Focus on sex education - an antidote to HIV/AIDS

SOUTHERN AFRICA: Focus on sex education - an antidote to HIV/AIDS

[ This report does not necessarily reflect the views of the United Nations]


Investing in education, especially for girl children, can be a powerful antidote to HIV infection

JOHANNESBURG, 29 Jun 2004 (PLUSNEWS) - What most parents would not wish to know is that the age of their children's first sexual encounter is getting younger, and with it the risk of HIV infection.

In Swaziland, nearly one-third of young people in secondary school have had sex by age 16, according to the UN Population Fund (UNFPA). In Zambia, when looking at teenage girls alone, that figure rises to nearly half of those questioned.

The consequences can be shocking. A major survey of South African youth conducted by the University of Witwatersrand's Reproductive Health Research Unit, found that one in every 10 South Africans aged between 15 and 24 was HIV-positive, the vast majority of them young women, many of whom were coerced into their first sexual encounter.

Investing in education, especially for girl children, can be a powerful antidote to HIV infection, raising living standards and opportunities. And with many parents unwilling to talk to their children about safe sex, the importance of structured and appropriate sexual health classes at school becomes all the more important.

Schools provide a "crucial opportunity to reach children with prevention messages before they become sexually active, and if this opportunity is seized through well-designed sexual and reproductive health education programmes, the protective impact of schooling can be considerably enhanced," Oxfam said earlier this year in a report on the impact of education on HIV/AIDS.

"Information received in the classroom is especially important to girls, who are far less likely than boys to have basic knowledge about how to protect themselves from HIV/AIDS and have less access to other sources of accurate information," said the report, 'Learning to survive: How education for all would save millions of young people from HIV/AIDS'.

Rather than promoting sex among the young, sex education in schools actually delays sexual activity, and helps young people defend themselves against HIV/AIDS, noted a World Health Organisation study conducted in 68 countries.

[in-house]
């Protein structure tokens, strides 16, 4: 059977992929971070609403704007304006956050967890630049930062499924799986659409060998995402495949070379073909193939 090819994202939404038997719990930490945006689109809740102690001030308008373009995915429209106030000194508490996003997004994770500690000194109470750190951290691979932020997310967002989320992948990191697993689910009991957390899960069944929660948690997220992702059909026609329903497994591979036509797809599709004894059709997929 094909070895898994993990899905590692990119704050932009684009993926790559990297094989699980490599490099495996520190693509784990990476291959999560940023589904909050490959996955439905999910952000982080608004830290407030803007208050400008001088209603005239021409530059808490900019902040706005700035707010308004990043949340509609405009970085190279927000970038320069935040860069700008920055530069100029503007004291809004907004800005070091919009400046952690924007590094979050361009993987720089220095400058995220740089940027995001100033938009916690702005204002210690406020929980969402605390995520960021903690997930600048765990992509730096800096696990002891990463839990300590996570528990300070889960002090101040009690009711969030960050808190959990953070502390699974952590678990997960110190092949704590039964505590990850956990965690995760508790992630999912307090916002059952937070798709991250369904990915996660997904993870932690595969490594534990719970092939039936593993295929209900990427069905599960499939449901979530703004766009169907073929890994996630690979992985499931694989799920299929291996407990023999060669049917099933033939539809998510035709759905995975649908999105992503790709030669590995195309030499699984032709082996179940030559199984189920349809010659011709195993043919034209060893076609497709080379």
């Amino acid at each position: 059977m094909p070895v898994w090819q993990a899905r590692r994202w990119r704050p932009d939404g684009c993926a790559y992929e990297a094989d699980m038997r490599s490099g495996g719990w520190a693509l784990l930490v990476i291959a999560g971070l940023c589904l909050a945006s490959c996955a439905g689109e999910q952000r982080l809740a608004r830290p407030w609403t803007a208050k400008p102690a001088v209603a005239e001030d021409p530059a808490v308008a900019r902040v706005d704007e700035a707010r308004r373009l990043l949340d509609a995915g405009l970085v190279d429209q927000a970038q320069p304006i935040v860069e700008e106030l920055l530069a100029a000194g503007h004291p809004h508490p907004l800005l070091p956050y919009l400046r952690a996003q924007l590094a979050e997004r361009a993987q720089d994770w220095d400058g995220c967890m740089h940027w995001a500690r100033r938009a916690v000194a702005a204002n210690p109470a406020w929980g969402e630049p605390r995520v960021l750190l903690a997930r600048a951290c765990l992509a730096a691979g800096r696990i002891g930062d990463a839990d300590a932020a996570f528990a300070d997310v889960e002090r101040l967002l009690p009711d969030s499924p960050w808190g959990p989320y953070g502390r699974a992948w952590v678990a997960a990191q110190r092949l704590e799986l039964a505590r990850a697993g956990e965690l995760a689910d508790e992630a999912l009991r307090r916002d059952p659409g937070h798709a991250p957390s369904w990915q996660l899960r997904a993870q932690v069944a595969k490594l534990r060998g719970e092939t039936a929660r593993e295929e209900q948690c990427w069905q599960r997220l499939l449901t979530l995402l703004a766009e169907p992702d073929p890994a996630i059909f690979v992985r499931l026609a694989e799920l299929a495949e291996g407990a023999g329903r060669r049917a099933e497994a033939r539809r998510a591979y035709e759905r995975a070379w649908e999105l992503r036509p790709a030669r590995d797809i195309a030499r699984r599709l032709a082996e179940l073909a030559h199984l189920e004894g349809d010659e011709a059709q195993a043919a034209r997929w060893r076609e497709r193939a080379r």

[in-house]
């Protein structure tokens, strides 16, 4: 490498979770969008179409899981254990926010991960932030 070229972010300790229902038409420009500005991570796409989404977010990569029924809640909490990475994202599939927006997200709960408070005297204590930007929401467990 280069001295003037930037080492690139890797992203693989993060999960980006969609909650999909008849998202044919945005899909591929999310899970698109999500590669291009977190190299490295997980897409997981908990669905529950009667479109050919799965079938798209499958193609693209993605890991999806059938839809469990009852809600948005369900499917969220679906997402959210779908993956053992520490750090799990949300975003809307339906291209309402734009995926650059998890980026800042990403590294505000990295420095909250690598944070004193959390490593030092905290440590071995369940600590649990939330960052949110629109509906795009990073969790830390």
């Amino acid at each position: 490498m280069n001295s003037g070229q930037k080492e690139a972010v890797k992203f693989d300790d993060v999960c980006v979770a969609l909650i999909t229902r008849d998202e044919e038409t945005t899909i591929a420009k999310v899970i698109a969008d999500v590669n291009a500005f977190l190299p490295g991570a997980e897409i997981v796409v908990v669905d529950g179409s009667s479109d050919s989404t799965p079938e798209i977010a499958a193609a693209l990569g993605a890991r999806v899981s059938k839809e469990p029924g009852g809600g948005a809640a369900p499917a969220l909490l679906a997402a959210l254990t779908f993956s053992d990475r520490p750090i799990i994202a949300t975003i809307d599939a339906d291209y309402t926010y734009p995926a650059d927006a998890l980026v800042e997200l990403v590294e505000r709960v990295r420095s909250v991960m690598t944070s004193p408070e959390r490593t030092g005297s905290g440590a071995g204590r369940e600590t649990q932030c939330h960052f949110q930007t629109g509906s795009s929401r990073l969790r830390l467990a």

But in Swaziland, where nearly 40 percent of adults are HIV-positive, secondary school students are still taught about "reproduction" as part of their biology syllabus in the last two years of high school, despite pleas by some educators for a revised curriculum that incorporates family planning methods.

"We have to be specific about ways to prevent sexually transmitted diseases, like condom usage. These kids' lives depend on it," said Theresa Dlamini, a secondary school teacher in the central town of Manzini.

Condom usage is considered "unSwazi" by traditionalists. To help overcome those attitudes, health NGOs like the Swaziland AIDS Support Organisation, a counselling group for people living with HIV and AIDS, visit schools. "We speak to the schoolchildren in groups and individually," explained Thabsile Ndwandwe, a counsellor. "They have many questions, not only about ways to avoid AIDS, but also about love relationships and pregnancies."

In Malawi, abstinence was viewed until recently as the appropriate response to sex by school-age children. Now, recognising that sexual experimentation - and exploitation - does take place, a "life skills" component has been added to the syllabus with the help of UNFPA and the UN Children's Fund, which teachers are going to be trained to impart.

"Pupils in our schools are not learning anything about sex. Even at home there is no proper parent-child communication on the issue, and as a result our pupils are getting unreliable information from friends," said Daniel Msonda, UNFPA's programme assistant.